Discovery of 20,000 RAD-SNPs and development of a 52-SNP array for monitoring river ottersAuthor(s): Jeffrey B. Stetz; Seth Smith; Michael A. Sawaya; Alan B. Ramsey; Stephen J. Amish; Michael K. Schwartz; Gordon Luikart
Source: Conservation Genetics Resources. 8(3): 299-302.
Publication Series: Scientific Journal (JRNL)
Station: Rocky Mountain Research Station
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Many North American river otter (Lontra canadensis) populations are threatened or recovering but are difficult to study because they occur at low densities, it is difficult to visually identify individuals, and they inhabit aquatic environments that accelerate degradation of biological samples. Single nucleotide polymorphisms (SNPs) can improve our ability to monitor demographic and genetic parameters of difficult to study species. We used restriction site associated DNA (RAD) sequencing to discover 20,772 SNPs present in Montana, USA, river otter populations, including 14,512 loci that were also variable in at least one other population range-wide. After applying careful filtering criteria meant to minimize ascertainment bias and identify high quality, highly heterozygous (Ho = 0.2-0.50) SNPs, we developed and tested 52 independent SNP qPCR genotyping assays, including 41 that performed well with diluted DNA. The 41 loci provided high power for population assignment tests with only 1 misassignment (1.6 %) between closely neighboring populations. Our SNPs showed high power to differentiate individuals and assign them to population of origin, as well as strong concordance of genotypes from high and diluted concentrations of DNA, and between original RAD and the SNP qPCR array.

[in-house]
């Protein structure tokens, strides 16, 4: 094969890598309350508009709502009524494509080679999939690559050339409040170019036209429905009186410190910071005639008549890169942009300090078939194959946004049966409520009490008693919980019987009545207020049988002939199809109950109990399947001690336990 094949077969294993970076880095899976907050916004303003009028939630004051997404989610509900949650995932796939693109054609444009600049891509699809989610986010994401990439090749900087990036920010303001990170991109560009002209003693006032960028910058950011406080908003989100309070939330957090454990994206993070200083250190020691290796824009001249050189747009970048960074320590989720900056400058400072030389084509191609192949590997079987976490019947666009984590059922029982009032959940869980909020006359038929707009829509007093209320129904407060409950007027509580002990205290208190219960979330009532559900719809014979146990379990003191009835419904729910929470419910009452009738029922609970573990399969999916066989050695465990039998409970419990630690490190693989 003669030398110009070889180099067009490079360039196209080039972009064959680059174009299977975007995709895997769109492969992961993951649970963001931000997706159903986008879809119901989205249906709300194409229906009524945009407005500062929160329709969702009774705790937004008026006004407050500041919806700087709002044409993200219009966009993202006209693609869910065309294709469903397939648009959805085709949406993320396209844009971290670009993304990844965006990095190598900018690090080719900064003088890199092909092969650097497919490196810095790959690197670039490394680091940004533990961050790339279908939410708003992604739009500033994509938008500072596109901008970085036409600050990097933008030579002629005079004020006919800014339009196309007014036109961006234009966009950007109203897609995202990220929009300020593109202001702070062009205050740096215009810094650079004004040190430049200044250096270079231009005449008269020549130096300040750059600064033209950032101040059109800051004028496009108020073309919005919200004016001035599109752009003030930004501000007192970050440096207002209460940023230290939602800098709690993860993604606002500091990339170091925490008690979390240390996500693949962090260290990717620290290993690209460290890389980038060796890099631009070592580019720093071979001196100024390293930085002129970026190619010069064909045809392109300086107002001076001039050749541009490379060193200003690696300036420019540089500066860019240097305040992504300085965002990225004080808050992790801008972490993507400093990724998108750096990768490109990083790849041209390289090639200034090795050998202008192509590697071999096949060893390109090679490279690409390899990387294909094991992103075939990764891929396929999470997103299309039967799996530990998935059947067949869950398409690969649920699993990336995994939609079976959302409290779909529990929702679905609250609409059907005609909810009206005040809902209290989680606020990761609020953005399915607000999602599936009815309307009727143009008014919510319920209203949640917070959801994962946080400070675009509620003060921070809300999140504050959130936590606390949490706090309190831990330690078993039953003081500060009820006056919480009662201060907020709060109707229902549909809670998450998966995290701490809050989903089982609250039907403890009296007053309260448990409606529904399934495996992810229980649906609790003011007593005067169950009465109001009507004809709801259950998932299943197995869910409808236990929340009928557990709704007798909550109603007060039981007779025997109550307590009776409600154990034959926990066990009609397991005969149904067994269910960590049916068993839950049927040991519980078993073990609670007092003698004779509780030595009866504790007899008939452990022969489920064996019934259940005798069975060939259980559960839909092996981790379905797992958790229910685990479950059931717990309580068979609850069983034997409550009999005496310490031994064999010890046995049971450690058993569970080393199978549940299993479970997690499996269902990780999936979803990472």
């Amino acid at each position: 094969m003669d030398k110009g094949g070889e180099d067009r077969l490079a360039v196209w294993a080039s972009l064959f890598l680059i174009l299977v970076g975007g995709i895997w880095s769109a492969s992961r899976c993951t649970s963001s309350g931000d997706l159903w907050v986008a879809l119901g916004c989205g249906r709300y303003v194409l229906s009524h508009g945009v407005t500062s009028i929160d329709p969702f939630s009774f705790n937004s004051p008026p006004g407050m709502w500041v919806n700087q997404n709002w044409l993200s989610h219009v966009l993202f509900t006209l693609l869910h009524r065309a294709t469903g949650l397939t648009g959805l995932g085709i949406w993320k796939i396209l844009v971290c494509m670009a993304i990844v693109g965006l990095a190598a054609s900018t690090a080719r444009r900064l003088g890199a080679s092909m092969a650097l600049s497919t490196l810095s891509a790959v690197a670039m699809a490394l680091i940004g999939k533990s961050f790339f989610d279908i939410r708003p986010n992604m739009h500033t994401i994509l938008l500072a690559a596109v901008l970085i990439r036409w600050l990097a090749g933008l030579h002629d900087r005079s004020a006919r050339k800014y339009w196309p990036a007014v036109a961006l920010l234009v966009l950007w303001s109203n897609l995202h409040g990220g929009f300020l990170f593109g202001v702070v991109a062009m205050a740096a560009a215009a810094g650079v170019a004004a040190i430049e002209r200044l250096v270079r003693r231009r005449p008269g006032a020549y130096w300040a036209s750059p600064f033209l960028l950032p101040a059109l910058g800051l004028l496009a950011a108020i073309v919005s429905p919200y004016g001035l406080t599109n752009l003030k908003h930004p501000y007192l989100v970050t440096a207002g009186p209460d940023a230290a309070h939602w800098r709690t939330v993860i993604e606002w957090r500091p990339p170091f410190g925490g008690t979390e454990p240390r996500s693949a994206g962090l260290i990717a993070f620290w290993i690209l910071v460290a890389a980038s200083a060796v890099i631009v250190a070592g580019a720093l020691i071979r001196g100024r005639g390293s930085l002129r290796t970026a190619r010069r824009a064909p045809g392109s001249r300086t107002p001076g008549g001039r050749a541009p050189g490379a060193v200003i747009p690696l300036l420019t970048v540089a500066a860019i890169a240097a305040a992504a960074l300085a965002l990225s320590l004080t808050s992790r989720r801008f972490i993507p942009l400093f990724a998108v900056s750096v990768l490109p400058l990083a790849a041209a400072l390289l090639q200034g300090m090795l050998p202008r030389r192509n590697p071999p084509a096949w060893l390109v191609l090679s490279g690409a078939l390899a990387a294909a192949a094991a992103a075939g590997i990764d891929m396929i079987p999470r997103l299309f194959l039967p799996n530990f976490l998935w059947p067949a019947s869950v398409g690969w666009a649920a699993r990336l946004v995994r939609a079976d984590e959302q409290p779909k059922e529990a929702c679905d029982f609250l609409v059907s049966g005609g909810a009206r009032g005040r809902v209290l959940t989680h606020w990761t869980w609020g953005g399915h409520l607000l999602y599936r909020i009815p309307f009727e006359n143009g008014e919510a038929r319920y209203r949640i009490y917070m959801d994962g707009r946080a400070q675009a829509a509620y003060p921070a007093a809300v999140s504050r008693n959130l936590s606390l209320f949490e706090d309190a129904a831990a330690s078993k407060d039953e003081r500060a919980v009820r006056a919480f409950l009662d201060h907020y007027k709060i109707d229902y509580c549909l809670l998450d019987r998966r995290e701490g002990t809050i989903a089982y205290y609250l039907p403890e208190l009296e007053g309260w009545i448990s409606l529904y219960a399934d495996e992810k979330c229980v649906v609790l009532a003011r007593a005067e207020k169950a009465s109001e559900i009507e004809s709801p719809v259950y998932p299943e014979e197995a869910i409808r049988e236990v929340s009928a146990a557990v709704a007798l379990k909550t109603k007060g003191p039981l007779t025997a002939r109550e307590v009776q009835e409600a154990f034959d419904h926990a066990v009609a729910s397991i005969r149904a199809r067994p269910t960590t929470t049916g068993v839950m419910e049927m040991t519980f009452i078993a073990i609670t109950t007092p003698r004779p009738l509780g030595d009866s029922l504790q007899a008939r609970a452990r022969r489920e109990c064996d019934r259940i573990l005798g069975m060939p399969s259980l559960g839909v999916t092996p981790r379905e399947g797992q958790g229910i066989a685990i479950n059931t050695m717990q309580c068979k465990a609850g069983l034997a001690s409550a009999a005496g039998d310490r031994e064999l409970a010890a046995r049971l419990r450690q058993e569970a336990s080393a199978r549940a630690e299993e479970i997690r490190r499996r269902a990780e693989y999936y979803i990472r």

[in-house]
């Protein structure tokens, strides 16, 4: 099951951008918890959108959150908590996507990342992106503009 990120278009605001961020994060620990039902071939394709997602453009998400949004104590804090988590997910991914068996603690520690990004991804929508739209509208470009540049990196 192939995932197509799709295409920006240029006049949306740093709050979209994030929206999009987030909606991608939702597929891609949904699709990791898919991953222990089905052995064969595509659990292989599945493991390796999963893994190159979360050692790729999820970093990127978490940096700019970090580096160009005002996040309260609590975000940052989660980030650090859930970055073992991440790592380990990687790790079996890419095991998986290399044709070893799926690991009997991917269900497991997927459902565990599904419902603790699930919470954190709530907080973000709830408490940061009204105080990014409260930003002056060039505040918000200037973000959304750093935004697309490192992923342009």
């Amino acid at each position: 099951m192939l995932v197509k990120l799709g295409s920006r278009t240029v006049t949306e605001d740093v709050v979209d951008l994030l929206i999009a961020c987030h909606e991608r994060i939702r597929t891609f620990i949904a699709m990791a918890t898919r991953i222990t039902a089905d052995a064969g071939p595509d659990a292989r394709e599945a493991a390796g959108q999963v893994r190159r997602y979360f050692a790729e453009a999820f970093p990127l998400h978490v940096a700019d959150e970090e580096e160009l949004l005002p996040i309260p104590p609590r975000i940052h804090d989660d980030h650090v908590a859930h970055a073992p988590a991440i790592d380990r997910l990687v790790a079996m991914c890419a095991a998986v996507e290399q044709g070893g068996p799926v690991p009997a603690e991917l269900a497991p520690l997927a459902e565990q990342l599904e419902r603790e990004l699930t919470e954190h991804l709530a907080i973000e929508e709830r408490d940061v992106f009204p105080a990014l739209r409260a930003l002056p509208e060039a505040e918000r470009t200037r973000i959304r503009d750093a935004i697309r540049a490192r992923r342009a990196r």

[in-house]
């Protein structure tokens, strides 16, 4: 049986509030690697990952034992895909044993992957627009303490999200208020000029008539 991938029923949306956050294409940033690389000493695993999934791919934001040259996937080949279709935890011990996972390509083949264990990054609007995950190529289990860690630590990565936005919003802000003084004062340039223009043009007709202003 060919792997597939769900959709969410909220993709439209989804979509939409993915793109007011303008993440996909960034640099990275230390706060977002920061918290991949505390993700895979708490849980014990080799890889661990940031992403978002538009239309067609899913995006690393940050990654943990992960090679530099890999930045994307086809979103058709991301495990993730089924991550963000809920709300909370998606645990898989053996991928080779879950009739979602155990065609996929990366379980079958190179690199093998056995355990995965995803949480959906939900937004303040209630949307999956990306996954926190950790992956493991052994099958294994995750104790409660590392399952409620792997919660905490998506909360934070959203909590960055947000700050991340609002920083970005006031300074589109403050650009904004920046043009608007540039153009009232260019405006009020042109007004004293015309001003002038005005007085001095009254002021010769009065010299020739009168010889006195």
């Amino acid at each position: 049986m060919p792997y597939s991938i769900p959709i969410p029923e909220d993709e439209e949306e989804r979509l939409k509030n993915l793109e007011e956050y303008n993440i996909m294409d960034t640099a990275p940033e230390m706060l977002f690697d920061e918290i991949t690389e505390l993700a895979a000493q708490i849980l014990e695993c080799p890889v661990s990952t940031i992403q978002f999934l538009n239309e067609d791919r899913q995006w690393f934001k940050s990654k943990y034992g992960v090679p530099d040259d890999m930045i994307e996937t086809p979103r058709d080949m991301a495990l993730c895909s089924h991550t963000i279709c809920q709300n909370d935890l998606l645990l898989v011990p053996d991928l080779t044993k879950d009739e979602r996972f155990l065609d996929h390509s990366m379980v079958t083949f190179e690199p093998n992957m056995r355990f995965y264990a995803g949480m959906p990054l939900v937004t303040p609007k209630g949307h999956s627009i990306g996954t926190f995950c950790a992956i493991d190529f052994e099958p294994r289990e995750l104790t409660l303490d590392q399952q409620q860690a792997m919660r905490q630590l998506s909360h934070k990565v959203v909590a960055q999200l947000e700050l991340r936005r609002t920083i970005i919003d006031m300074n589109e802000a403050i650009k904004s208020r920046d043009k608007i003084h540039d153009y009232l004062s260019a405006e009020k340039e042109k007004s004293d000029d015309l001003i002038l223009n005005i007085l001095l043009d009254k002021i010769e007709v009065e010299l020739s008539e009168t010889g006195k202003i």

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CitationStetz, Jeffrey B.; Smith, Seth; Sawaya, Michael A.; Ramsey, Alan B.; Amish, Stephen J.; Schwartz, Michael K.; Luikart, Gordon. 2016. Discovery of 20,000 RAD-SNPs and development of a 52-SNP array for monitoring river otters. Conservation Genetics Resources. 8(3): 299-302.
Keywordsconservation genomics, RAD, next generation sequencing, river otter, SNP, population monitoring, noninvasive genetic tagging
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